I had a friend, once.
In high school, Jecht was the rock that kept me from drifting downstream, never to be seen again. He was, at first, my only friend, my only ally against the crushing waves of opposition I faced. He offered me kindness when everywhere else I turned I received scorn, or worse, indifference.
I loved him from those early years, and I looked up to him. He inspired me to be as strong, talented, indeed as handsome as he was. There was nothing he could not do: literally everything he tried he excelled at (as far as I knew). In all the things I prided myself on, he bested me with little effort, and it both tore me apart and filled me with admiration. Such adventures we had together, exploring the limits of our human capacities, executing Operation Spiky Pineapple, jumping off balconies and waking up in the early hours of the morning, tanto in hand. He introduced me to more friends (by proximity, I suppose), and I felt nourished and included in ways I hadn’t experienced in years.
After high school we drifted apart. He wasn’t on social media as far as I knew, and eventually he stopped replying to my occasional calls and messages. I was worried at first, and then I realised he had probably changed numbers and forgotten to tell me.
One night when I was at a party (one of the only ones I’ve ever attended), I heard he had just arrived. In spite of myself, I was nervous he had been avoiding me and procrastinated seeking him out. By the time I’d plucked up the courage to speak to him, he had left. I have a fleeting memory of him walking away without turning to look at me.
Some time later, I happened upon him while ordering dinner: he was the waiter! When he saw and recognised me, we smiled and laughed and talked like times gone by. We taught me new things about The Legend of Zelda, my great love, and I became self-conscious of the way my unruly hair was, and how daggy my outfit appeared. I felt like I was fourteen, and he was a man, and I was greatly pleased that I had been mistaken about our friendship and that we were just as close as ever. He gave me his number (his old number! He’d never changed it!) and I walked home elated. I texted him that night and waited for a response.
A response never came. Months passed, and in desperation, I asked one of his friends how he was. It turns out his mother, whom I was very close to, had fallen very ill and he had not seen fit to tell me. I messaged his girlfriend on facebook asking for his new number, and she told me he didn’t want to speak to me at the moment. I racked my brain for a reason for this, if I had offended, neglected or upset him somehow, and could produce no possibilities. A year later, I messaged her again and asked if I had done anything wrong, and her silence was just as confirming as his.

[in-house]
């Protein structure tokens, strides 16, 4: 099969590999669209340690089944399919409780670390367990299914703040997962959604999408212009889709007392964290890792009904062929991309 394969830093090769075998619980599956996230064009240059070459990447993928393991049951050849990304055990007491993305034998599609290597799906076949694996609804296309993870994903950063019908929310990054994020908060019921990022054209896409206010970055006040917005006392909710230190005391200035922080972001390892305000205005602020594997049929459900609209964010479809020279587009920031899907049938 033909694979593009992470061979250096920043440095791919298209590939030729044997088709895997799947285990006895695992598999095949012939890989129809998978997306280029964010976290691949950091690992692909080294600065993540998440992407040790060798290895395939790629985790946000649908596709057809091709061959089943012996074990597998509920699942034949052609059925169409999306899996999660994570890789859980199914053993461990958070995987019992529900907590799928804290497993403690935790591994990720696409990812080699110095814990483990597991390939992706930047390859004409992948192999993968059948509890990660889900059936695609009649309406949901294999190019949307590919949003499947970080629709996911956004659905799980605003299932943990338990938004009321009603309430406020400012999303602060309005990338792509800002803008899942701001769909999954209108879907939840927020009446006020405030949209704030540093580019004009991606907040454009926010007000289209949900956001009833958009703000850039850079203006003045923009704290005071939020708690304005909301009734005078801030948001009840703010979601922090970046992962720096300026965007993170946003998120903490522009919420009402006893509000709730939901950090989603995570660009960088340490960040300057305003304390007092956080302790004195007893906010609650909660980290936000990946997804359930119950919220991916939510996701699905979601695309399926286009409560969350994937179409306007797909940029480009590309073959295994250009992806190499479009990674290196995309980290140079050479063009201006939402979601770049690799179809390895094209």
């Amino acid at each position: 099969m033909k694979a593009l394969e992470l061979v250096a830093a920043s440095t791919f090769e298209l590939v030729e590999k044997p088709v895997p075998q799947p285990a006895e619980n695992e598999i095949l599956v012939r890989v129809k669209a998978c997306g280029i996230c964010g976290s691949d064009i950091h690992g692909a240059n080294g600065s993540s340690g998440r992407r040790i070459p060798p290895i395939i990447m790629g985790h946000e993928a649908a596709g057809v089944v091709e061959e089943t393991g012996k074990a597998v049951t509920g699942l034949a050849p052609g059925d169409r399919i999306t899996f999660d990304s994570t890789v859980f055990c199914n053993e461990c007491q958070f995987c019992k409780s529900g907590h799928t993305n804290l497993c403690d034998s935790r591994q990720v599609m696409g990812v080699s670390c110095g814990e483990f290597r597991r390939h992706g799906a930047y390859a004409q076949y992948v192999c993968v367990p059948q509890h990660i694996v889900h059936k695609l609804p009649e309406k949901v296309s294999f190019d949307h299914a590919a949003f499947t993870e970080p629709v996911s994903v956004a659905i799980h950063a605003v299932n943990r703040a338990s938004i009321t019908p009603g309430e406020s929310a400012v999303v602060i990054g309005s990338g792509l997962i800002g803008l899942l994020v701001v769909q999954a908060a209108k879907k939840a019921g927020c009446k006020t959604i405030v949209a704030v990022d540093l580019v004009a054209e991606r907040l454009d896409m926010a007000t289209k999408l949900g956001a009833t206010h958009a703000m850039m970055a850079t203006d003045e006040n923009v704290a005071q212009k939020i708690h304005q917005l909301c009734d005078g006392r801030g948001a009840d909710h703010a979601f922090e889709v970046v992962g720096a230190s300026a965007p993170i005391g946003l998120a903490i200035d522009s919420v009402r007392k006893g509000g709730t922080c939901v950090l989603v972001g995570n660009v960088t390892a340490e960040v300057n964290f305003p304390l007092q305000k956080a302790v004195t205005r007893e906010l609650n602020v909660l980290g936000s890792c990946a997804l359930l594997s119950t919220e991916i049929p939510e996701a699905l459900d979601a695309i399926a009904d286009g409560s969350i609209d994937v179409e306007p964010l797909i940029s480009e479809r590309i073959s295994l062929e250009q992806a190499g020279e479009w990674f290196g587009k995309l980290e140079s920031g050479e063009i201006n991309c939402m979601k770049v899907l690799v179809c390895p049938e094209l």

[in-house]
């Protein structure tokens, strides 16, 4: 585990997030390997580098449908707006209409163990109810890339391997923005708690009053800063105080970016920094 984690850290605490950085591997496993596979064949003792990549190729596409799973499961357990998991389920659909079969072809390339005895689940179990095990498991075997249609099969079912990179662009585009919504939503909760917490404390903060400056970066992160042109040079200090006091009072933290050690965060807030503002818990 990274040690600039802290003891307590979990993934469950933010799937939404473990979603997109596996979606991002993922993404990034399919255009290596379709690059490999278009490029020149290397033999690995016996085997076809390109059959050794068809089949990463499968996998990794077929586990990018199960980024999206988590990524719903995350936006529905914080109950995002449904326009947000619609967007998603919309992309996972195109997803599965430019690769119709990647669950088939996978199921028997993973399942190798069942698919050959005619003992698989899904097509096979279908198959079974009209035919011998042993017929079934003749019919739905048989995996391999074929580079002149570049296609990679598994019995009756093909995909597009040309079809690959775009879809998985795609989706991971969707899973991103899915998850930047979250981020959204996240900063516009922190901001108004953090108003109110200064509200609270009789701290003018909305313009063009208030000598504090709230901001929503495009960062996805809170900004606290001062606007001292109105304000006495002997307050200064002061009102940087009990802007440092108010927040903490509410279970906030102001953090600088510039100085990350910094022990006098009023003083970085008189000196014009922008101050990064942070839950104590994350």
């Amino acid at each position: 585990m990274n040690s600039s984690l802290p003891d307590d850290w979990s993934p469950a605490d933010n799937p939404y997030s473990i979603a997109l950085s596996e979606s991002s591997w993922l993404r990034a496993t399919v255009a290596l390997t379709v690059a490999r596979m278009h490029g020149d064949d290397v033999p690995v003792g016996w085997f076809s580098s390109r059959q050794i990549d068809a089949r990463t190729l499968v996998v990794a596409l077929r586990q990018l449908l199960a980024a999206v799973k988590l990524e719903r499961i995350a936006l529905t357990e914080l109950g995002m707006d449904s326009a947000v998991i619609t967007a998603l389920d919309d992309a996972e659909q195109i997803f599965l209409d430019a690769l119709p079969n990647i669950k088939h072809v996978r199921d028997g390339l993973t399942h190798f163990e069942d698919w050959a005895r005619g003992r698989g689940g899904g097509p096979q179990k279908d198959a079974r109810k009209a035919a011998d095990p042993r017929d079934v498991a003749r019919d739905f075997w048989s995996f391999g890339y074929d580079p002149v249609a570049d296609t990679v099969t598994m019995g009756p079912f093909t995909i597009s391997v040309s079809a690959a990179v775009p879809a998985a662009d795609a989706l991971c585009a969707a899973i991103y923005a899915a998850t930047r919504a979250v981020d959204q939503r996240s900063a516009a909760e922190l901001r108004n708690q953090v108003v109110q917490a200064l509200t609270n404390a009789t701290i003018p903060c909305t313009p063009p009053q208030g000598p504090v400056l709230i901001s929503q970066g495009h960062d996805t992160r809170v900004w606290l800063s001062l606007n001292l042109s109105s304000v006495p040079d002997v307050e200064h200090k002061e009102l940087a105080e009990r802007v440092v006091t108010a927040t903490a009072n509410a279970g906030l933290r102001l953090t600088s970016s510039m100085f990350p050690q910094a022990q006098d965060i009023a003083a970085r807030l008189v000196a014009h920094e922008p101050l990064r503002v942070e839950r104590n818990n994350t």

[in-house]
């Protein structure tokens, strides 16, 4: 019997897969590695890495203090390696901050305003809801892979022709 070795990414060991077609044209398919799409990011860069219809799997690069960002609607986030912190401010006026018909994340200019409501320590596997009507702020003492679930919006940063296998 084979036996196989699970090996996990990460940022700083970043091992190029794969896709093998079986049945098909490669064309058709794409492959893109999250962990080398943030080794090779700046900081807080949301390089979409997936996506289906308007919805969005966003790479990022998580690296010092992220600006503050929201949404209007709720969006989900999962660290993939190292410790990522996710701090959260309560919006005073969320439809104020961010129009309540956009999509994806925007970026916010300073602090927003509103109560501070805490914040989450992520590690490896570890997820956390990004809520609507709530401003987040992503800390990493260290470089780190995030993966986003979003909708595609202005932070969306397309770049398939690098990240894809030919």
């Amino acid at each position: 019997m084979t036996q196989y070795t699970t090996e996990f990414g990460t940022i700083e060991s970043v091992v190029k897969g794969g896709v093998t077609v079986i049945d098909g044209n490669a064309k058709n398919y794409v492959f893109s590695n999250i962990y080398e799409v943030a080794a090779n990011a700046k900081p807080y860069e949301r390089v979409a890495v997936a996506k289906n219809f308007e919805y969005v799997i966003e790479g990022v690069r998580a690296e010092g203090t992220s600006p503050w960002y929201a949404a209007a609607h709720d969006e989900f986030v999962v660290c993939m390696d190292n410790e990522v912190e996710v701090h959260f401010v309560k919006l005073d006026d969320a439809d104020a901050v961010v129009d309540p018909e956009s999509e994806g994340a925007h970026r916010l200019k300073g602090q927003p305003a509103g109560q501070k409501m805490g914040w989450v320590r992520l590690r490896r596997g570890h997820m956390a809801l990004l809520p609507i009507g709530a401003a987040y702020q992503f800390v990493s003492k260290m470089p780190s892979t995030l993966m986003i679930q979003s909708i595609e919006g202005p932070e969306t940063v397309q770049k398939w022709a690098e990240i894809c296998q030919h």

I never did find out why Jecht stopped talking to me, though I’ve dreamed of him several times. I recall dreaming that I went to his house, his old house where so many memories were made, and seeing him and his brothers and being greeted like family again. I woke up with tears in my eyes when I realised it wasn’t real.
Last night I dreamed I saw him again, and I told him everything I’ve written here. He was angry, in the dream, but willing to explain why he had been avoiding me. He started telling me a complex metaphor that I didn’t understand before we were pressed to move, and the situation required us to stop talking. By the end of the dream, he hadn’t been able to tell me his reasons, though he had told me he was willing to give our friendship another chance. I thanked him for the opportunity, and woke up feeling… sad.
Jecht was one of the defining people of my life, there for me at a time when I was vulnerable, and there to inspire me at a time when my identity was impressionable. I wish I could stop dreaming about him, to let him go lovingly so that he stops wounding my heart with what could have been.
They are just dreams.